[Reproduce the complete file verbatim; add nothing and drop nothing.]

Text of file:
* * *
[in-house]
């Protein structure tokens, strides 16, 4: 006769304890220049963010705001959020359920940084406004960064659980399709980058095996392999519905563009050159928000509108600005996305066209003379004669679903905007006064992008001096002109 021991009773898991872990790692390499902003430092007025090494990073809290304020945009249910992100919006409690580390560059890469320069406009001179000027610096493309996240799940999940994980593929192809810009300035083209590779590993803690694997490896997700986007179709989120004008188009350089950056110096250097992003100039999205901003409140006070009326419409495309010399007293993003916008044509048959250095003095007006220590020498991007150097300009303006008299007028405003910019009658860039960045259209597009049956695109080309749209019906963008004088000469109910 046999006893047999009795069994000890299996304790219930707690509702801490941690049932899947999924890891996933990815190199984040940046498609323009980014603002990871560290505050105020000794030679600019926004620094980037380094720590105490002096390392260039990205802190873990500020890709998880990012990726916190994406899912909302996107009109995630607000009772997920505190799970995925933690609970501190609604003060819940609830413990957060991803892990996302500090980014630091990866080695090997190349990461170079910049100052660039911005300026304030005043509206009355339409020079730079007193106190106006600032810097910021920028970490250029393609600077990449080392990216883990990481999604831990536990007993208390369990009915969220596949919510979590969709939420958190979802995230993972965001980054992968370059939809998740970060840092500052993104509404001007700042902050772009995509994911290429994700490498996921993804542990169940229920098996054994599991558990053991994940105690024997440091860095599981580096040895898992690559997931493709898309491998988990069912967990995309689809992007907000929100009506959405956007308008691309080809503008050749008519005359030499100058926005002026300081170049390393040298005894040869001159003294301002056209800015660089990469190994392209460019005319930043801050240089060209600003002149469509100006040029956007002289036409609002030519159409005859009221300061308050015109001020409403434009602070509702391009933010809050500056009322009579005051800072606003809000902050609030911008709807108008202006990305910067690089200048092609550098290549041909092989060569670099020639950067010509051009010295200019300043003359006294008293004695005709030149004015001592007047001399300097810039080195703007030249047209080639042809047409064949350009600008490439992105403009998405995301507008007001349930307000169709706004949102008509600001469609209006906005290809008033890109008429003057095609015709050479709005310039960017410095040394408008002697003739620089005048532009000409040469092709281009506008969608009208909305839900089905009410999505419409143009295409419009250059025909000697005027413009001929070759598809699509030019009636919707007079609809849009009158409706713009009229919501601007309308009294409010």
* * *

[in-house]
């Protein structure tokens, strides 16, 4: 006769304890220049963010705001959020359920940084406004960064659980399709980058095996392999519905563009050159928000509108600005996305066209003379004669679903905007006064992008001096002109 021991009773898991872990790692390499902003430092007025090494990073809290304020945009249910992100919006409690580390560059890469320069406009001179000027610096493309996240799940999940994980593929192809810009300035083209590779590993803690694997490896997700986007179709989120004008188009350089950056110096250097992003100039999205901003409140006070009326419409495309010399007293993003916008044509048959250095003095007006220590020498991007150097300009303006008299007028405003910019009658860039960045259209597009049956695109080309749209019906963008004088000469109910 046999006893047999009795069994000890299996304790219930707690509702801490941690049932899947999924890891996933990815190199984040940046498609323009980014603002990871560290505050105020000794030679600019926004620094980037380094720590105490002096390392260039990205802190873990500020890709998880990012990726916190994406899912909302996107009109995630607000009772997920505190799970995925933690609970501190609604003060819940609830413990957060991803892990996302500090980014630091990866080695090997190349990461170079910049100052660039911005300026304030005043509206009355339409020079730079007193106190106006600032810097910021920028970490250029393609600077990449080392990216883990990481999604831990536990007993208390369990009915969220596949919510979590969709939420958190979802995230993972965001980054992968370059939809998740970060840092500052993104509404001007700042902050772009995509994911290429994700490498996921993804542990169940229920098996054994599991558990053991994940105690024997440091860095599981580096040895898992690559997931493709898309491998988990069912967990995309689809992007907000929100009506959405956007308008691309080809503008050749008519005359030499100058926005002026300081170049390393040298005894040869001159003294301002056209800015660089990469190994392209460019005319930043801050240089060209600003002149469509100006040029956007002289036409609002030519159409005859009221300061308050015109001020409403434009602070509702391009933010809050500056009322009579005051800072606003809000902050609030911008709807108008202006990305910067690089200048092609550098290549041909092989060569670099020639950067010509051009010295200019300043003359006294008293004695005709030149004015001592007047001399300097810039080195703007030249047209080639042809047409064949350009600008490439992105403009998405995301507008007001349930307000169709706004949102008509600001469609209006906005290809008033890109008429003057095609015709050479709005310039960017410095040394408008002697003739620089005048532009000409040469092709281009506008969608009208909305839900089905009410999505419409143009295409419009250059025909000697005027413009001929070759598809699509030019009636919707007079609809849009009158409706713009009229919501601007309308009294409010």